No, you didn’t read that title wrong! The Redmond giant has recently joined the Linux Foundation as a Platinum Member. This means that Microsoft will be donating US $500,000 to the Linux Foundation annually. Microsoft will also have a vote in the election of the Linux Foundation’s board of directors.
Microsoft Cloud and Enterprise Executive Vice President Scott Guthrie announced during Microsoft’s annual Connect(); developer event that â€œWe want to help developers achieve more and capitalize on the industryâ€™s shift toward cloud-first and mobile-first experiences using the tools and platforms of their choice. By collaborating with the community to provide open, flexible and intelligent tools and cloud services, weâ€™re helping every developer deliver unprecedented levels of innovation.â€
Microsoft writes on its news site: “As part of its effort to work more closely with the open source community, Microsoft on Wednesday announced it has joined the Linux Foundation as a Platinum Member. Microsoftâ€™s membership in the Linux Foundation will benefit customers through increased collaboration and innovation among a diverse ecosystem.”
In that same news article, Microsoft has also announced a Macintosh OS X port of Visual Studio, a public preview of their SQL Server for GNU/Linux, and a preview of Azure App Service for GNU/Linux, with support for containers (I’m not going to pretend to know what “containers” are).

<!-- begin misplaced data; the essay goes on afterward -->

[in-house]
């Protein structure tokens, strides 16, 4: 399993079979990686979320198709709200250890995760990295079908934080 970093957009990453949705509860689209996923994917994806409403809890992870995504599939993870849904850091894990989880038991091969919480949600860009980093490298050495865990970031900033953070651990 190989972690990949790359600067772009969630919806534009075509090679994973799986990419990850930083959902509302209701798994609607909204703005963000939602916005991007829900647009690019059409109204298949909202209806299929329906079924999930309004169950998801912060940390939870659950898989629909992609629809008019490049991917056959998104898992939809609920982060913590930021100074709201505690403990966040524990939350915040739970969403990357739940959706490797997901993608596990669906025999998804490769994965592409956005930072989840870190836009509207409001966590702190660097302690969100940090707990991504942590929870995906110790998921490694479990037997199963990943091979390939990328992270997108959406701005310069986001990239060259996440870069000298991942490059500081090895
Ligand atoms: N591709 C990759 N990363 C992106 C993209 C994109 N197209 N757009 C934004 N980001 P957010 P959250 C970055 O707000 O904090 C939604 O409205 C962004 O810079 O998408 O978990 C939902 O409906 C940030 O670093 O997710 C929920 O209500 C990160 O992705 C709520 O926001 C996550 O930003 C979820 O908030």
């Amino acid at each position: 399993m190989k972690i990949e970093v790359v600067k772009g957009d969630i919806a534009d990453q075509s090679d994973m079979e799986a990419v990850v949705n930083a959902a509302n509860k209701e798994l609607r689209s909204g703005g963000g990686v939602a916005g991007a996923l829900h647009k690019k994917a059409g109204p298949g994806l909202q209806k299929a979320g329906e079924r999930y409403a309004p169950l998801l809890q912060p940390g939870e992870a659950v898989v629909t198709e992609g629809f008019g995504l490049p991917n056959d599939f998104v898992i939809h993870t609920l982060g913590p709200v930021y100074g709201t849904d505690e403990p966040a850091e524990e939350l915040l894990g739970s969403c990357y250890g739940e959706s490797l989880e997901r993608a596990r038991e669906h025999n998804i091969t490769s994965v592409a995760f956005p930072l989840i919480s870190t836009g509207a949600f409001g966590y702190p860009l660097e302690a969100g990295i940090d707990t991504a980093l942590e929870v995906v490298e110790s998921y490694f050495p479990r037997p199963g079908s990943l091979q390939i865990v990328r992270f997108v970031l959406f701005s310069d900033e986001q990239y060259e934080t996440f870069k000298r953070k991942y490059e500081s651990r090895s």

In an OMG!Ubuntu! article, writer Joey-Elijah Sneddon hinted at the possibility of Microsoft joining the Linux Foundation for not-so-noble purposes, though he did so in a dismissive fashion, without going into details about what Microsoft might have planned. He also mentioned the likely hood of the phrase “embrace, extend and extinguish” being recited by not-so-trusting individuals.
In my opinion, the phrase “Embrace, extend and extinguish” seems like a good representation of an all-too-likely motivation for a not-so-good company like Microsoft. Honestly, I wouldn’t be surprised if they tried to extend their controversial telemetry services to GNU/Linux systems, just to say "Linux is spyware. Use Windows.’
On the other hand, Microsoft has contributed to the open source software community in the past. Sneddon described Microsoft as “a leading contributor on Github”, adding that Microsoft had previously “bought, and subsequently open-sourced, Xamarin”. Microsoft has also open-sourced some (or maybe all, I’m not sure) of their .Net platform, allowing .Net apps to be created and used within the open source community. On top of which, they recently introduced a new Windows 10 subsystem, which allows users to run Ubuntu apps using source code derived from Ubuntu 14.04 “Trusty Tahr” itself.
Ultimately, whether or not Microsoft intends to do the Free Software and Open Source Software communities more good than bad remains to be seen.
PS: Microsoft now allows you to update Ubuntu’s codebase to 16.04 Xenial Xerus on Windows 10, starting with build 14936. You can upgrade an existing instance using the same do-release-upgrade command that is used to upgrade non-Windows Ubuntu systems. When creating new Windows/Ubuntu instances, 16.04 will be used by default. Apparently, this has been the case since October, so I guess this won’t come as news to some of you.